Financial Professionals

May 28th, 2024

Does The Whipsaw Stock Market Signal Bad News…Or Good News?

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Is “Bad News Good News” for the U.S. Economy?

U.S. stocks have been on a volatile ride over the past six weeks or so. In April, the S&P 500 sold off sharply, posting a 4.2% decline. But equity prices have moved the other way this month, with a “v-shaped bounce” pushing the S&P 500 to new all-time highs. So much for “sell in May and go away.”1

The financial media has a tidy explanation for the market whipsaw. April’s selling pressure was due to higher-than-expected inflation in Q1, which lowered the likelihood of rate cuts this year. But fortunes reversed in May when April CPI did not show a reacceleration, and slightly weaker U.S. economic data—specifically in the jobs market and with April’s Services PMI—put rate cuts back on the table.

The takeaway for many is that “bad news is good news” again for the stock market since relatively weak economic data opens the door for the Fed to lower interest rates. In other words, weaker-than-expected jobs data was a major positive for stocks, which only seem to care about the prospect of looser monetary policy.

I don’t buy it.

For one, it is a bit premature to say the U.S. economy is in a weakening pattern, in my view. The April jobs report showed that employers added 175,000 new jobs for the month, which was below expectations for 240,000 jobs but still showed solid growth. A slight deceleration does not raise any alarm bells, and one month’s worth of data doesn’t tell us much about trends in the labor market. Overall, there are still about 2 million more open jobs than there are unemployed persons in the U.S., which I think signals the labor market remains tight.

Job Openings Still Outnumber Unemployed Persons by a Healthy Margin

Source: Federal Reserve Bank of St. Louis2

U.S. consumers have also not shown meaningful signs of pulling back on spending, and the May 16th estimate from the Atlanta Fed’s GDPNow forecasting tool projects 3.6% GDP growth in the current quarter. If there’s bad news about U.S. economic activity that’s significantly raising the likelihood of rate cuts soon, I’m not aware of it.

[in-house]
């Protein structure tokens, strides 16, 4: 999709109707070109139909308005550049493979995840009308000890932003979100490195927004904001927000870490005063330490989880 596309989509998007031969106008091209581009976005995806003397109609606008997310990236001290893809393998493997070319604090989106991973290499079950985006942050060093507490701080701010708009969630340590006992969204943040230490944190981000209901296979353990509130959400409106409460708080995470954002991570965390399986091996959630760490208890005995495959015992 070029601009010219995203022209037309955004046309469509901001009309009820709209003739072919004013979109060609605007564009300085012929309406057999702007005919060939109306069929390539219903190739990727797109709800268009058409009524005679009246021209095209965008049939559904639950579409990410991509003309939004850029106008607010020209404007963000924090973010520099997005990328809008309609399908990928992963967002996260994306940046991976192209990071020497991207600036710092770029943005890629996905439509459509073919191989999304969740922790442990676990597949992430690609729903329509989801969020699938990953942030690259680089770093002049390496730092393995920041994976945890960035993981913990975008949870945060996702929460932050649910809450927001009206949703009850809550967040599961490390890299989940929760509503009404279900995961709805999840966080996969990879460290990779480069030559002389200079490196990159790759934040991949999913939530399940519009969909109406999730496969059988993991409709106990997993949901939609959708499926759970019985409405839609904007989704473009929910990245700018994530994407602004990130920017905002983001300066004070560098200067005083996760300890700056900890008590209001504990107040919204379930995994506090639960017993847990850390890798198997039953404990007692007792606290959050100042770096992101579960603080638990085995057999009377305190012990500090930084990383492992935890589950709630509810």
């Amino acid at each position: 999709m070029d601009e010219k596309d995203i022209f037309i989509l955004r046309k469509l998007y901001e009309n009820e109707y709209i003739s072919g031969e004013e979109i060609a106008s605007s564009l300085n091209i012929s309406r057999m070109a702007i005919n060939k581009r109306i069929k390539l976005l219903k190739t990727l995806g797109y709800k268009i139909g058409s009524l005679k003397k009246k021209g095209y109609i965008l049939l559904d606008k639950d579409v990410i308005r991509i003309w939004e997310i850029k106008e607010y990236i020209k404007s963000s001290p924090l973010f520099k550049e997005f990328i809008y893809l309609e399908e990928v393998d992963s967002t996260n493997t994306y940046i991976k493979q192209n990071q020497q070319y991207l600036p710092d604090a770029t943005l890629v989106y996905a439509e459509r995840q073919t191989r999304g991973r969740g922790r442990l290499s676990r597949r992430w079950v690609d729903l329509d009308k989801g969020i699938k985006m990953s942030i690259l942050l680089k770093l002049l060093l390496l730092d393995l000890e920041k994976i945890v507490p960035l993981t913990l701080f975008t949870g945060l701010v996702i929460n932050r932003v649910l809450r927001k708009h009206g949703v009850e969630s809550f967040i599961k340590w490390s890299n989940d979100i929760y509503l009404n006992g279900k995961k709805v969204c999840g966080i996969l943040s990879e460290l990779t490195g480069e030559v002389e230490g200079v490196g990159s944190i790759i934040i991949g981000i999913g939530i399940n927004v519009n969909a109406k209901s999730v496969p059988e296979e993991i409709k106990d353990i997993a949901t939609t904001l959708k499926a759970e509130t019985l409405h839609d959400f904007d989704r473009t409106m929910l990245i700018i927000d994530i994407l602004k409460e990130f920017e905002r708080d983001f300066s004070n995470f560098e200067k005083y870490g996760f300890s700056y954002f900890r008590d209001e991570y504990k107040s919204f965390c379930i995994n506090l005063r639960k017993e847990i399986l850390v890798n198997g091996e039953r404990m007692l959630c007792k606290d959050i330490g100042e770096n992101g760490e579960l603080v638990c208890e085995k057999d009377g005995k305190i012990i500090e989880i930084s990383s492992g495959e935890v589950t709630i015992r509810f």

On the contrary, I would posit that “good news has been good news” for stocks in May, and it’s been coming in the form of robust corporate earnings.

Zacks is anticipating year-over-year earnings growth of roughly 5%, which marks the third consecutive quarter of growth. We’ve also noted from earnings calls that CEOs are talking about inflation and recession risks far less than they were in 2022. In that year, some 90% of S&P 500 companies cited inflation in earnings calls, and up to 40% mentioned “economic slowdown.” In Q1 2024, just over half of companies mentioned inflation risks and less than 10% referenced an economic slowdown.

Additional signs that executives are feeling more confident about the macroeconomic outlook include higher capital expenditures (CapEx) and more stock buybacks. According to Business Roundtable’s CEO survey, 40% of CEOs expected to increase investments in the next six months, the highest since Q4 2022 and up 32% from Q4 2023. As seen in the chart below, business investment has been strong in recent periods.

Business Investment, Change in Billions of Dollars

Source: Federal Reserve Bank of St. Louis3

As for share buybacks, S&P 500 companies announced nearly $200 billion in share buybacks in Q1, a 16% increase from the same period in 2023. Some 443 companies have announced plans to buy back shares, which is up from 378 a year ago. By some estimates, S&P 500 share buybacks could reach $925 billion in 2024, an annual growth rate of 13%.

Bottom Line for Investors

Obsessing over monthly economic data and its potential impact on Fed policy is not an effective outlook in my view. Investors can frame April’s pullback and May’s recovery in terms of shifting expectations around interest rates, but doing so means ignoring stocks’ main driver—earnings. Since 2020, earnings have contributed almost three-quarters of the S&P 500’s 70+% return.

Looking ahead, we expect S&P 500 companies to grow earnings by 9% in 2024. If companies deliver better-than-expected results, I’d expect more upside from stocks, too—whether the Fed cuts rates this year or not.

Disclosure


1 Wall Street Journal. May 21, 2024. https://www.wsj.com/finance/this-stock-market-rally-isnt-what-it-seems-602b0feb?mod=djemMoneyBeat_us

2 Fred Economic Data. May 1, 2024. https://fred.stlouisfed.org/series/JTSJOL

3 Fred Economic Data. April 25, 2024. https://fred.stlouisfed.org/series/PNFI

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